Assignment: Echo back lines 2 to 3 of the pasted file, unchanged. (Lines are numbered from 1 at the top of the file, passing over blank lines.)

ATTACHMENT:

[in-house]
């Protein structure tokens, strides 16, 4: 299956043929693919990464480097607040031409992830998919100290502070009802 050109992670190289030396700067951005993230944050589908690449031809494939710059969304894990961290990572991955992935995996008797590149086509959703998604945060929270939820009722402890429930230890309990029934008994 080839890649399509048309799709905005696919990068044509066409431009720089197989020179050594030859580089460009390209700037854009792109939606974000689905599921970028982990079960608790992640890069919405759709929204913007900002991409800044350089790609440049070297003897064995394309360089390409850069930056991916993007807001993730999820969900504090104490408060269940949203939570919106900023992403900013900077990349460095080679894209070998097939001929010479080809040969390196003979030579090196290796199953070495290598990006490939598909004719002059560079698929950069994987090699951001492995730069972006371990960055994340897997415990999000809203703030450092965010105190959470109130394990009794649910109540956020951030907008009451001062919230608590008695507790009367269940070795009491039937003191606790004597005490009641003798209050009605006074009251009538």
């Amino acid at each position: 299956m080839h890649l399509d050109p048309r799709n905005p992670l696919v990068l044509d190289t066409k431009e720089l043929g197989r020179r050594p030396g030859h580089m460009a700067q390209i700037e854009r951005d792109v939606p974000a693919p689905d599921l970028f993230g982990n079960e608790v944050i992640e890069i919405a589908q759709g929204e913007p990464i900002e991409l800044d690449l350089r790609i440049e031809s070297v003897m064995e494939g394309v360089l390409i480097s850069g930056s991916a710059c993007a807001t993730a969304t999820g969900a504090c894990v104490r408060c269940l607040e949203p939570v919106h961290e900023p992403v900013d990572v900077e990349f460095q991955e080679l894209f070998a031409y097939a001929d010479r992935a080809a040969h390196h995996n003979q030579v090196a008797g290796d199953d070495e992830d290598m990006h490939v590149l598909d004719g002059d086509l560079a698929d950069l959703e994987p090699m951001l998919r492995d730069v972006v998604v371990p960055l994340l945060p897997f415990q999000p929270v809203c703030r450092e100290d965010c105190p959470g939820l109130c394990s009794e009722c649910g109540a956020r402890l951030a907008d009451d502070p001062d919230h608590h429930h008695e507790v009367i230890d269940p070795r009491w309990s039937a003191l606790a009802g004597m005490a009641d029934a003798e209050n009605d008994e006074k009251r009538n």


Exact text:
């Protein structure tokens, strides 16, 4: 299956043929693919990464480097607040031409992830998919100290502070009802 050109992670190289030396700067951005993230944050589908690449031809494939710059969304894990961290990572991955992935995996008797590149086509959703998604945060929270939820009722402890429930230890309990029934008994 080839890649399509048309799709905005696919990068044509066409431009720089197989020179050594030859580089460009390209700037854009792109939606974000689905599921970028982990079960608790992640890069919405759709929204913007900002991409800044350089790609440049070297003897064995394309360089390409850069930056991916993007807001993730999820969900504090104490408060269940949203939570919106900023992403900013900077990349460095080679894209070998097939001929010479080809040969390196003979030579090196290796199953070495290598990006490939598909004719002059560079698929950069994987090699951001492995730069972006371990960055994340897997415990999000809203703030450092965010105190959470109130394990009794649910109540956020951030907008009451001062919230608590008695507790009367269940070795009491039937003191606790004597005490009641003798209050009605006074009251009538």
């Amino acid at each position: 299956m080839h890649l399509d050109p048309r799709n905005p992670l696919v990068l044509d190289t066409k431009e720089l043929g197989r020179r050594p030396g030859h580089m460009a700067q390209i700037e854009r951005d792109v939606p974000a693919p689905d599921l970028f993230g982990n079960e608790v944050i992640e890069i919405a589908q759709g929204e913007p990464i900002e991409l800044d690449l350089r790609i440049e031809s070297v003897m064995e494939g394309v360089l390409i480097s850069g930056s991916a710059c993007a807001t993730a969304t999820g969900a504090c894990v104490r408060c269940l607040e949203p939570v919106h961290e900023p992403v900013d990572v900077e990349f460095q991955e080679l894209f070998a031409y097939a001929d010479r992935a080809a040969h390196h995996n003979q030579v090196a008797g290796d199953d070495e992830d290598m990006h490939v590149l598909d004719g002059d086509l560079a698929d950069l959703e994987p090699m951001l998919r492995d730069v972006v998604v371990p960055l994340l945060p897997f415990q999000p929270v809203c703030r450092e100290d965010c105190p959470g939820l109130c394990s009794e009722c649910g109540a956020r402890l951030a907008d009451d502070p001062d919230h608590h429930h008695e507790v009367i230890d269940p070795r009491w309990s039937a003191l606790a009802g004597m005490a009641d029934a003798e209050n009605d008994e006074k009251r009538n």